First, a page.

Stars Jeff Bridges, Martin Landau, Joan Allen, Frederick Forrest.
Aptly and often characterized as a screen biography with direct applications to its director’s own life and psyche, Tucker: The Man and His Dream is the one Francis Ford Coppola movie made after Apocalypse Now that ranks with my FFC favorites. My overriding concern about this new Blu-ray release was whether or nor it would do justice to the picture’s electric pigments — and not just with the cars that are its heart and soul but even in day-to-day household scenes that include some out in the Tucker family barn. The result turns out to be (for a $14.99 list price) one of the most gorgeous Blu-rays I’ve ever seen of a movie made after the three-strip Technicolor era. As its standout visuals go, this is Vittorio Storaro, baby, photographing resplendent paint and wax jobs beyond Earl Scheib’s wildest dreams.
Preston Tucker was the imaginative but brazenly cheeky-to-a-fault dreamer who tried unsuccessfully (aside from moral victories and even one in court) to ruffle the auto industry’s Big Three. He, unlike them, wanted to serve returning veterans who were looking for what his advertising termed the “Car of Tomorrow — Today.” And compared with the tank-like clunkers we see every day chugging down MGM backlot streets on Turner Classic Movies, the Tucker was a handsome structure. Coppola says on the disc’s bonus extras that as a kid whose not particularly flush father invested some money in the enterprise, it looked to him like a rocket ship.
Beyond the cool design, which featured the engine in back and luggage compartment in the front, it was full of safety innovations. You know: really crackpot ones like padded dashboard, pop-out windows to minimize the damage of wrecks, and seatbelts. (As late as 1958 or ’59 in my own experience, I can remember a cousin-by-marriage who sold car seatbelts for a living, and every family member, behind his back, thought, “tee-hee” and “isn’t that cute?”) Detroit, like today’s movies, simply followed what it thought the public wanted to the exclusion of all else. More than one observer has drawn a correlation between the rise of oversized fins and taillights and Jayne Mansfield’s emergence as a star.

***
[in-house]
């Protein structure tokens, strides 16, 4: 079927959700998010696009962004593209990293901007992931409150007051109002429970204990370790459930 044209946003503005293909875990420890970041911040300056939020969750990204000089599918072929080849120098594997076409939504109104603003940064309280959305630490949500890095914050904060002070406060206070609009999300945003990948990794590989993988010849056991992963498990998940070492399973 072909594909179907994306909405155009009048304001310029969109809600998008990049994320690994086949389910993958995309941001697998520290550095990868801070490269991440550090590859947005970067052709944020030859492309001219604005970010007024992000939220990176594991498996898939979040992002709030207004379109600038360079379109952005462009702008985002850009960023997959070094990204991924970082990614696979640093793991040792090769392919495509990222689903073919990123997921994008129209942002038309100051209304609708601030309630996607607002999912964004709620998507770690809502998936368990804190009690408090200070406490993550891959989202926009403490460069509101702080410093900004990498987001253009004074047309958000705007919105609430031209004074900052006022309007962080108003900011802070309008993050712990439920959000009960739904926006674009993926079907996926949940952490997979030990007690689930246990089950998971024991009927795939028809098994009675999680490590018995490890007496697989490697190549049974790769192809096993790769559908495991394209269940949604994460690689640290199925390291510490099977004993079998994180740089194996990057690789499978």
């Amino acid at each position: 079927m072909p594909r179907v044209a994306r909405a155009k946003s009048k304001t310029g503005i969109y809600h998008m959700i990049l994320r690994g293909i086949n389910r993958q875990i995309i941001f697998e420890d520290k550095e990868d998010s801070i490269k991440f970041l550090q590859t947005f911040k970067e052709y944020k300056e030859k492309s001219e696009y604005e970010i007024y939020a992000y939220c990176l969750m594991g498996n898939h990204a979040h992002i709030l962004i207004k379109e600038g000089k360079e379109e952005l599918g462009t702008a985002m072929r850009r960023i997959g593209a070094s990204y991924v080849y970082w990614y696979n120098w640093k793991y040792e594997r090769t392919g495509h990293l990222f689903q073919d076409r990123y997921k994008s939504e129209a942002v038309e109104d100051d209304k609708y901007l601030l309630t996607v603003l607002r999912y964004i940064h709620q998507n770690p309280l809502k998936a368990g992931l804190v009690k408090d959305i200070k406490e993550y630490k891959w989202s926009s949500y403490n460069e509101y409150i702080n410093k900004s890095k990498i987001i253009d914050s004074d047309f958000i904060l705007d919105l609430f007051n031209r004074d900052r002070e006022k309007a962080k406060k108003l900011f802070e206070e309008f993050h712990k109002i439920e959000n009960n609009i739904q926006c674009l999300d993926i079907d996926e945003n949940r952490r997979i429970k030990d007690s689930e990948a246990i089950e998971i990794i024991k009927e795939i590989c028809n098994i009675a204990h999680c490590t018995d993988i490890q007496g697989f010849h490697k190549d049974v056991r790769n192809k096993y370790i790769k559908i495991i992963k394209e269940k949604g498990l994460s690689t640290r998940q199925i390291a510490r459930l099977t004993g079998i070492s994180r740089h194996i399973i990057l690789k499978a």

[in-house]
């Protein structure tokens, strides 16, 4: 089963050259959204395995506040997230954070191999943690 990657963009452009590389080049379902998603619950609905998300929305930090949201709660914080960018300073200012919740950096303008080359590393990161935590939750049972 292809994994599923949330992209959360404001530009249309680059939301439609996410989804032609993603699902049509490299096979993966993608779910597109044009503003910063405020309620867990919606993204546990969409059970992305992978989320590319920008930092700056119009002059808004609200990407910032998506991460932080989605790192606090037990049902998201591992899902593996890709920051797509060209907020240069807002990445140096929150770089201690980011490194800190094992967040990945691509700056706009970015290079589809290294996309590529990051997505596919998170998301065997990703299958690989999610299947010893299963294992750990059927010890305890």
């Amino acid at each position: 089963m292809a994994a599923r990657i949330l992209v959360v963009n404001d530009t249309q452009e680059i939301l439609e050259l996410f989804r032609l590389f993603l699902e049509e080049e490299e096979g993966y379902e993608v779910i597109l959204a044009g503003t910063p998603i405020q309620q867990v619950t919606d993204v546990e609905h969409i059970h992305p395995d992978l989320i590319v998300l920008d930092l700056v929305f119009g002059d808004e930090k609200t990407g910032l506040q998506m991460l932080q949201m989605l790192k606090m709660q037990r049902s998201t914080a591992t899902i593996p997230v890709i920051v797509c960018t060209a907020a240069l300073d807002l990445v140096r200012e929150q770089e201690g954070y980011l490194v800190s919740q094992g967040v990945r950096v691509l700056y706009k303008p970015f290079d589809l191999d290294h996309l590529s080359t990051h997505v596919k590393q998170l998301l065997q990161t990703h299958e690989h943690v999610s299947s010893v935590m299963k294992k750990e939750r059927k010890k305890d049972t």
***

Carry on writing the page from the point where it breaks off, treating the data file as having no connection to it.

Coppola, of course, once had his own ideas about how movies should be made and distributed, and his heavy personal losses when One From the Heart tried to buck the Hollywood system forced him into becoming a sometimes uninspired for-hire filmmaker who, let it be said, also makes wine that I really like. With George Lucas as executive producer and some magic that made a $24 million budget look like more, Tucker was the realization of a dream project that Coppola had once envisioned as, of all things, a collaborative musical endeavor with Betty Comden and Adolph Green.
Jeff Bridges plays Tucker as an eternal optimist, and it’s a role that comes naturally to him — a guy prone to temper fits that last about five seconds before returning to the mostly perennial smile that’s his way of facing by-the-minute challenges (only 51 Tuckers got made). The movie feels totally fanciful, but a consistent directorial vision throughout makes it work against the odds; Coppola claims on the bonus commentary here that at least in broad-stroke terms, the incidents portrayed stick fairly close to real events. Well, maybe, but the movie would still play like a dream (Tucker’s or the filmmaker’s) even if they didn’t.
The villains here are the colluding auto companies, the slick silver-hairs in Tucker’s boardroom who want to substitute their own product vision, and Michigan Sen. Homer Ferguson — the person who later wrote the original bill that shoehorned “under God” into the Pledge of Allegiance when I was in second grade and is here played by Jeff’s real-life papa Lloyd Bridges. As the movie’s standout heavy, the Ferguson we see here recalls Alan Alda’s slimy portrayal of Maine Sen. Owen Brewster in The Aviator, even though it’s hard to claim that Brewster was totally out of line for feeling a little weary when it came to Howard Hughes. I always wonder what it must be like for descendants of these sharks (Brewster was a Joe McCarthy acolyte) to see gramps portrayed so repulsively by filmmakers with the stature of Coppola and Scorsese.
Joan Allen has always come off as a submerged dish to me, and one of the things I like most here — and this is, no doubt, fanciful — is the way Mrs. Tucker always seems to be decked out in seducto-duds of one kind of another when entering and exiting her scenes in the French farce known as the Tucker home. It’s complete with a blur of children, eternally stressed designers and mechanics (Frederick Forest, Mako, Elias Koteas) and dogs. Christian Slater plays one of the kids, and he barely looks old enough to get hired at the Dairy Queen.
In 1988, a great movie summer where paying customers also more or less ignored The Last Temptation of Christ, Bull Durham, Running on Empty, Clean and Sober, Married to the Mob, Labor Day’s Eight Men Out (and I could go on), Tucker underperformed but did spur renewed interest in the cars themselves, most of which were still runnable at the time of its release and sold in the collectors’ market for prices that only folks like Lucas or Coppola could afford. As a Blu-ray, the movie is something of a demo model for tank-sized home screens. Beyond Coppola’s intro and voiceover, it also comes equipped with a making-of featurette and a 1948 promotional film for the car that Coppola modified and used as the basis of Tucker’s opening scene.